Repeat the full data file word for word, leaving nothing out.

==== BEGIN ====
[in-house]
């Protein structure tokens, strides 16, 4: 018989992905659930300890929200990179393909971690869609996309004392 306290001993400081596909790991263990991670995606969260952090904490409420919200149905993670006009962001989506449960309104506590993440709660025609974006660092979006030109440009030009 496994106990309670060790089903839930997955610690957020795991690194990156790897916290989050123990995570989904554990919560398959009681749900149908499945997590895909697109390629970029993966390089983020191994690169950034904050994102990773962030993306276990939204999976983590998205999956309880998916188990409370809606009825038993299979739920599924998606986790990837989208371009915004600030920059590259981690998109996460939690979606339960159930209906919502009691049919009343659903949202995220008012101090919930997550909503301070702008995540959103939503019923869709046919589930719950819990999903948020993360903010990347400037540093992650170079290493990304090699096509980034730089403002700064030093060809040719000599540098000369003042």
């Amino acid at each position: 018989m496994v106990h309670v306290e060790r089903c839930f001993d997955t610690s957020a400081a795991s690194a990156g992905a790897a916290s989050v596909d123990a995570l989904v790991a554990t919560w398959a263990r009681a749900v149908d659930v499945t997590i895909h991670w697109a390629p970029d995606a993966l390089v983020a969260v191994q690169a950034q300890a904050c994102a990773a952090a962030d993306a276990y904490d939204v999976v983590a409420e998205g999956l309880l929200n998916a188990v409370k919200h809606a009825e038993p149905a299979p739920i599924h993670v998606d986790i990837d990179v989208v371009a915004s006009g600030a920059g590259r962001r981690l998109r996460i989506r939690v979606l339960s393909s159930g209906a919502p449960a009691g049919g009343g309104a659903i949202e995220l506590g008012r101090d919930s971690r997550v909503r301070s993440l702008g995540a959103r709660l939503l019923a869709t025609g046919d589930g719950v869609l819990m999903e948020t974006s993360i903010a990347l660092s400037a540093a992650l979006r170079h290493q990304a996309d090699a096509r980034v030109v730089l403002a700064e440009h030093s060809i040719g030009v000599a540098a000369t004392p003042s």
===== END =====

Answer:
[in-house]
């Protein structure tokens, strides 16, 4: 018989992905659930300890929200990179393909971690869609996309004392 306290001993400081596909790991263990991670995606969260952090904490409420919200149905993670006009962001989506449960309104506590993440709660025609974006660092979006030109440009030009 496994106990309670060790089903839930997955610690957020795991690194990156790897916290989050123990995570989904554990919560398959009681749900149908499945997590895909697109390629970029993966390089983020191994690169950034904050994102990773962030993306276990939204999976983590998205999956309880998916188990409370809606009825038993299979739920599924998606986790990837989208371009915004600030920059590259981690998109996460939690979606339960159930209906919502009691049919009343659903949202995220008012101090919930997550909503301070702008995540959103939503019923869709046919589930719950819990999903948020993360903010990347400037540093992650170079290493990304090699096509980034730089403002700064030093060809040719000599540098000369003042």
């Amino acid at each position: 018989m496994v106990h309670v306290e060790r089903c839930f001993d997955t610690s957020a400081a795991s690194a990156g992905a790897a916290s989050v596909d123990a995570l989904v790991a554990t919560w398959a263990r009681a749900v149908d659930v499945t997590i895909h991670w697109a390629p970029d995606a993966l390089v983020a969260v191994q690169a950034q300890a904050c994102a990773a952090a962030d993306a276990y904490d939204v999976v983590a409420e998205g999956l309880l929200n998916a188990v409370k919200h809606a009825e038993p149905a299979p739920i599924h993670v998606d986790i990837d990179v989208v371009a915004s006009g600030a920059g590259r962001r981690l998109r996460i989506r939690v979606l339960s393909s159930g209906a919502p449960a009691g049919g009343g309104a659903i949202e995220l506590g008012r101090d919930s971690r997550v909503r301070s993440l702008g995540a959103r709660l939503l019923a869709t025609g046919d589930g719950v869609l819990m999903e948020t974006s993360i903010a990347l660092s400037a540093a992650l979006r170079h290493q990304a996309d090699a096509r980034v030109v730089l403002a700064e440009h030093s060809i040719g030009v000599a540098a000369t004392p003042s």